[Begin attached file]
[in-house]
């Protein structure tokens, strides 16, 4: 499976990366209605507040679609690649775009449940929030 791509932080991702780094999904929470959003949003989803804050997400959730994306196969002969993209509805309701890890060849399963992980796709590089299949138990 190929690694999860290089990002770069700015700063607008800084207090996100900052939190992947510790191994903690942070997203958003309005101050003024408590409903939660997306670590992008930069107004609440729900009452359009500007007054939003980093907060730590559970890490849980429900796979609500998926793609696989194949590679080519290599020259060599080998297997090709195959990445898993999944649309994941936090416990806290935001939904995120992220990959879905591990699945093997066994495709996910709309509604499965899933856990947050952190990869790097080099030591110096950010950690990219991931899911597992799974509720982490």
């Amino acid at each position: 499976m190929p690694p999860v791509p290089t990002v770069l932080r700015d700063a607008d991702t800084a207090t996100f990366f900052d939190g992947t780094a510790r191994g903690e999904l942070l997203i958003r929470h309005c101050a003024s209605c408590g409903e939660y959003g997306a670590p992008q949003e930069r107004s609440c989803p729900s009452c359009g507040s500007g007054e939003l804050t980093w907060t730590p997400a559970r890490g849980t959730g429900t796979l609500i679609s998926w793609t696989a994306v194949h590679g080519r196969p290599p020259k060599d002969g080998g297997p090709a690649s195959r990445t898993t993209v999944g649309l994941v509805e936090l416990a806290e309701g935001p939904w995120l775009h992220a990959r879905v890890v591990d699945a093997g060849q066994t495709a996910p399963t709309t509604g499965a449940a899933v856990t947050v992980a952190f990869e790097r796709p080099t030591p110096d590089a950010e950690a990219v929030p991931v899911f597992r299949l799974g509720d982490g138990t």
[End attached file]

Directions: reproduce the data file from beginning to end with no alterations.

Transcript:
[in-house]
């Protein structure tokens, strides 16, 4: 499976990366209605507040679609690649775009449940929030 791509932080991702780094999904929470959003949003989803804050997400959730994306196969002969993209509805309701890890060849399963992980796709590089299949138990 190929690694999860290089990002770069700015700063607008800084207090996100900052939190992947510790191994903690942070997203958003309005101050003024408590409903939660997306670590992008930069107004609440729900009452359009500007007054939003980093907060730590559970890490849980429900796979609500998926793609696989194949590679080519290599020259060599080998297997090709195959990445898993999944649309994941936090416990806290935001939904995120992220990959879905591990699945093997066994495709996910709309509604499965899933856990947050952190990869790097080099030591110096950010950690990219991931899911597992799974509720982490």
């Amino acid at each position: 499976m190929p690694p999860v791509p290089t990002v770069l932080r700015d700063a607008d991702t800084a207090t996100f990366f900052d939190g992947t780094a510790r191994g903690e999904l942070l997203i958003r929470h309005c101050a003024s209605c408590g409903e939660y959003g997306a670590p992008q949003e930069r107004s609440c989803p729900s009452c359009g507040s500007g007054e939003l804050t980093w907060t730590p997400a559970r890490g849980t959730g429900t796979l609500i679609s998926w793609t696989a994306v194949h590679g080519r196969p290599p020259k060599d002969g080998g297997p090709a690649s195959r990445t898993t993209v999944g649309l994941v509805e936090l416990a806290e309701g935001p939904w995120l775009h992220a990959r879905v890890v591990d699945a093997g060849q066994t495709a996910p399963t709309t509604g499965a449940a899933v856990t947050v992980a952190f990869e790097r796709p080099t030591p110096d590089a950010e950690a990219v929030p991931v899911f597992r299949l799974g509720d982490g138990t």